TechTour: Remote drop pan and separator help reduce harvest losses


Driving combine as a custom harvester, Marcel Kringe and a co-worker figured there had to be an easier way to measure how much good seed was being thrown out the back — something more accurate than checking the ground and more safe than running right beside the combine to throw a pan between the wheels.

“We were running beside combines trying to check losses and trying to get them set properly, and it just came to the point where it was too much, it wasn’t safe and we came up with an idea for ourselves and for farmers to make the process easier and safe,” he explains in this TechTour video, filmed near Elm Creek, Manitoba.

After several years of building prototypes and working on the design, Kringe has developed a drop pan that attaches to the bottom of the combine magnetically and can be released remotely by the combine operator or someone else in the field standing safe distance away.

The drop pan tucks into a larger pan or shield designed to keep chaff and seeds out while it’s riding underneath the back axle or feeder house.

The separator (on left) is used to blow straw, chaff and dirt out of the drop pan sample.

After dropping the pan and having the rear of the combine pass over, the contents are dumped into a separator unit, which blows out the straw, chaff and dirt. From there, he places the seed on a scale, and determines how many bushels per acre are being threshed and left behind.

The system comes with two pan sizes suited for different crop conditions and stubble heights — the narrower pan works better in tall straight cut canola stubble. It can be transferred between machines, running on rechargeable batteries and requiring no wiring or modifications to the combine.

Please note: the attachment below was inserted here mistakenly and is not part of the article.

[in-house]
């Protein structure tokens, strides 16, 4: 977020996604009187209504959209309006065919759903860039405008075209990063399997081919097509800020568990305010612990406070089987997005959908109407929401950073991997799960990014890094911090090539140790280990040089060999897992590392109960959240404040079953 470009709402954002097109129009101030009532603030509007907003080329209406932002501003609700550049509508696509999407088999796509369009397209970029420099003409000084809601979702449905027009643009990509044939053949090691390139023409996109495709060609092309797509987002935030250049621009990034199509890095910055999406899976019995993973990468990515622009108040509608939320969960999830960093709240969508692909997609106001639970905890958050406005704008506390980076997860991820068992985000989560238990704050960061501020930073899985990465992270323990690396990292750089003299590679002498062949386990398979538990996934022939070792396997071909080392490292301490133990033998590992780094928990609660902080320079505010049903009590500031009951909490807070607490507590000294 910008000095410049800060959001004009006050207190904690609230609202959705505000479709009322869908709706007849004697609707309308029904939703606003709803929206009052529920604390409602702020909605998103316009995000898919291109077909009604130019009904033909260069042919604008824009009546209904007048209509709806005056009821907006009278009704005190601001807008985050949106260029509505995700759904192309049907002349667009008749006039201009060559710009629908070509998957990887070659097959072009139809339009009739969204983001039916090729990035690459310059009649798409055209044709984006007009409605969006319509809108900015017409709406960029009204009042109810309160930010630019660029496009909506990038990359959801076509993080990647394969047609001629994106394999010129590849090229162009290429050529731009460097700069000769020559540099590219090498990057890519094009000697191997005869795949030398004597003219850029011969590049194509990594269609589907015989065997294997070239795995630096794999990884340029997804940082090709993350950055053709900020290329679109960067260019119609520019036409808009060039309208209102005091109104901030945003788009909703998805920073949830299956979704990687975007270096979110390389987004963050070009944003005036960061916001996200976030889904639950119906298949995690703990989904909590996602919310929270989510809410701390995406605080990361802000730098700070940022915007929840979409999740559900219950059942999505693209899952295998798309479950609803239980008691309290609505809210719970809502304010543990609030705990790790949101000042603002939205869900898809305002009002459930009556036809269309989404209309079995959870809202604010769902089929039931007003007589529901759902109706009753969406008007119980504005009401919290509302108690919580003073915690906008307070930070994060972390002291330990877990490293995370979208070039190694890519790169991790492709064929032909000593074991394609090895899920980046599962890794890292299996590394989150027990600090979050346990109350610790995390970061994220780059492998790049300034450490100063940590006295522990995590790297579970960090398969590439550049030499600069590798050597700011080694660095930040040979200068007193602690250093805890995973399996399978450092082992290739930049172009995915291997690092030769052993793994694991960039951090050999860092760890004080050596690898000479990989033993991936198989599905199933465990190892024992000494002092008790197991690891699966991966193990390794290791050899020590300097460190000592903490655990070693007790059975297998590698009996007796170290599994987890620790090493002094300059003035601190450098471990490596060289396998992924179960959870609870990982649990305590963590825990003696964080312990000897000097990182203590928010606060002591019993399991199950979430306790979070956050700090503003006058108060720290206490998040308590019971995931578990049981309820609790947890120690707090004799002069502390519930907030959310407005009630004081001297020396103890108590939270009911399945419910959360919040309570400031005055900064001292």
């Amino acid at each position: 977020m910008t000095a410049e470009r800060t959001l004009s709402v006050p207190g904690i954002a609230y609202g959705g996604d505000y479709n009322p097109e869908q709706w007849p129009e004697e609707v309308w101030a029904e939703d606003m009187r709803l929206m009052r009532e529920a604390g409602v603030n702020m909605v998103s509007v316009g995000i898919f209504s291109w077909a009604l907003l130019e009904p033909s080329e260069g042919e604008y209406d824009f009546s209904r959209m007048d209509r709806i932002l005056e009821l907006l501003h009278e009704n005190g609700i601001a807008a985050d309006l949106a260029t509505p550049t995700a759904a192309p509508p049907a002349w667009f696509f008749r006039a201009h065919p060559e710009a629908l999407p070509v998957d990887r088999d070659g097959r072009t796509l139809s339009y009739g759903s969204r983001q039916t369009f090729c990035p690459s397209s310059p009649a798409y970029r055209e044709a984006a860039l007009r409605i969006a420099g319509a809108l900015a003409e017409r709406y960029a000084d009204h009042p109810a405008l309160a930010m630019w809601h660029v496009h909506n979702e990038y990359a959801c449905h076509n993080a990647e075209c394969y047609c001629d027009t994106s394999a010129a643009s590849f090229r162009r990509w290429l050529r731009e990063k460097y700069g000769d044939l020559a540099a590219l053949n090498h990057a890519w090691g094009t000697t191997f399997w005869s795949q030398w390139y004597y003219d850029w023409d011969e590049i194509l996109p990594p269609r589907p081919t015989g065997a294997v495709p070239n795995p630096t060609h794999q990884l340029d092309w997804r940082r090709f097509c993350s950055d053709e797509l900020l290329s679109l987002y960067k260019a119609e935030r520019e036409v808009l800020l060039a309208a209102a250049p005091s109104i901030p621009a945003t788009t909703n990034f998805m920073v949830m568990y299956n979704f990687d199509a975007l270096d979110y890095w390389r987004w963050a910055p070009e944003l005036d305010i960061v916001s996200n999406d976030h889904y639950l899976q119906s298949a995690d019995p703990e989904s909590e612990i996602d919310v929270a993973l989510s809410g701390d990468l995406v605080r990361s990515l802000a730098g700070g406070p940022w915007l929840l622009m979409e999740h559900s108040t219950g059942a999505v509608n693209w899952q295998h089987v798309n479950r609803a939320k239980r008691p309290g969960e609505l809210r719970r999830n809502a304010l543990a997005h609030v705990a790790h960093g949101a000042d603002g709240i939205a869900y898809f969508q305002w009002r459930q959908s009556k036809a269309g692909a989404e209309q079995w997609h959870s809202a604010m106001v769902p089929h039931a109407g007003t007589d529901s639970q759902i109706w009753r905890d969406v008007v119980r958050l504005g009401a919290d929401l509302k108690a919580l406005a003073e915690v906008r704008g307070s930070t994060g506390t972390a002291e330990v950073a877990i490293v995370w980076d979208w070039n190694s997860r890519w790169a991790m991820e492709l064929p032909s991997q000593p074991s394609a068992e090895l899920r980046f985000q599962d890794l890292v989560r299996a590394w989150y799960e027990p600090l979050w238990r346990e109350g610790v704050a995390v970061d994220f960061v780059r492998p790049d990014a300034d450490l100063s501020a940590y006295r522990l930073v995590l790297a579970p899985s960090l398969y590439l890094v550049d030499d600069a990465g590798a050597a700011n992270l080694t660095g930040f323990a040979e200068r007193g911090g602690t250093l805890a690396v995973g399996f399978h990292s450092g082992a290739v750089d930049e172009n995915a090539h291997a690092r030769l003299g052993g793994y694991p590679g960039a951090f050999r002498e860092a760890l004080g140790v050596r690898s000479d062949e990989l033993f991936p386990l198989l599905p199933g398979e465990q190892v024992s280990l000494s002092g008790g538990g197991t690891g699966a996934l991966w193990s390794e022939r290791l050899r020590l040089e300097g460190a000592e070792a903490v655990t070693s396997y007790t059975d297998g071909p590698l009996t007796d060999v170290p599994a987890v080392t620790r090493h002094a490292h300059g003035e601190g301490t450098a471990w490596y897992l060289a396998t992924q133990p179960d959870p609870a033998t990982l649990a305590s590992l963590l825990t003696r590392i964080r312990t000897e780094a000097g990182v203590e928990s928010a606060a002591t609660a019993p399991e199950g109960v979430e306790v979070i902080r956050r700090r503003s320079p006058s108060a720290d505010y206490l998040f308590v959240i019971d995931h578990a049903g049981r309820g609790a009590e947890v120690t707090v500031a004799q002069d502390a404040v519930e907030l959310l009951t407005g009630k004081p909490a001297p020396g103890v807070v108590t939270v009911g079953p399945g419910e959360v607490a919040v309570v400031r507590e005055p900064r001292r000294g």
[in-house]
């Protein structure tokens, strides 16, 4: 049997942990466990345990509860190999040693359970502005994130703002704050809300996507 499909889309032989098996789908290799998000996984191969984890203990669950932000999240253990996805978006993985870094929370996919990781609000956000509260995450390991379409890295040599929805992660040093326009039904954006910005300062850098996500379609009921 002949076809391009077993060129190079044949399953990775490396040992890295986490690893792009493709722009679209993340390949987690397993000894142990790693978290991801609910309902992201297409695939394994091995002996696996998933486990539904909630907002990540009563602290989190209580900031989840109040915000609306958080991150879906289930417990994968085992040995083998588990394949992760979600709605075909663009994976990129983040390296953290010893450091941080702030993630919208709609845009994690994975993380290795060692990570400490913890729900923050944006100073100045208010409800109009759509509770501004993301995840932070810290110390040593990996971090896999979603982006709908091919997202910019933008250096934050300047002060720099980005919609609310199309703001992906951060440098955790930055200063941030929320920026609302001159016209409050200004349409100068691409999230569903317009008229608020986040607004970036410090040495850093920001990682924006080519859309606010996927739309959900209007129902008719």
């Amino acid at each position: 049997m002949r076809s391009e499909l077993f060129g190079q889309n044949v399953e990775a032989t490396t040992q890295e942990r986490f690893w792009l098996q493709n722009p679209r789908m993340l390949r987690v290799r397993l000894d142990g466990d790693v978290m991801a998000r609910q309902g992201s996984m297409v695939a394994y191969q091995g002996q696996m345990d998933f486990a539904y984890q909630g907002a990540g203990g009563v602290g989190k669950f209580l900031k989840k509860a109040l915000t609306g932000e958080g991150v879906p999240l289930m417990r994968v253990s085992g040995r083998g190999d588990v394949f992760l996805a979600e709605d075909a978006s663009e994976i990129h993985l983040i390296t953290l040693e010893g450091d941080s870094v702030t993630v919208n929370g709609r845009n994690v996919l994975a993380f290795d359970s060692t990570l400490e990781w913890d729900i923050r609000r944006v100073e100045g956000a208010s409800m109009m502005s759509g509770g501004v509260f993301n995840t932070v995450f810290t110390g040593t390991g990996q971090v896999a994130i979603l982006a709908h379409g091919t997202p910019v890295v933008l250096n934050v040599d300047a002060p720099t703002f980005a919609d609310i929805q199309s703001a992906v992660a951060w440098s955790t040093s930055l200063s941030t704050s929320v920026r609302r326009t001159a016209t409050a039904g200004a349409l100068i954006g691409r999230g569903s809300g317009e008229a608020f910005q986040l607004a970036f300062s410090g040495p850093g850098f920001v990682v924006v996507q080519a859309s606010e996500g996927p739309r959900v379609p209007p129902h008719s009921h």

In addition to reducing harvest losses, Kringe says he’s also had success using the pan to tweak combine fan speed to reduce how many fusarium-infected wheat kernels enter the hopper.

“We’ve had growers that went from a #3 to a #2 wheat, plus less losses, so the savings were quite high,” he says.

There’s also a weed management benefit with volunteer canola, notes Kringe, who works as an agronomist in southern Manitoba.

“Let’s say you’re losing a bushel of canola per acre. That’s 50 lbs per acre or ten times the seeding rate that you’re throwing back on the ground, and those are the volunteers for the next few years,” he says. “That’s one of the questions I get a lot as an agronomist — how to get rid of volunteer canola in soybeans or corn.”

Based on interest, Kringe has started working with a manufacturer in southwest Manitoba and is offering the combine calibration tool for sale at

As part of the 2017 TechTour series, Real Agriculture and Dow Agrosciences are focusing on on-farm innovations. Watch earlier videos here, and if you have an idea, let us know in the comments below or send us a tweet @RealAgriculture!

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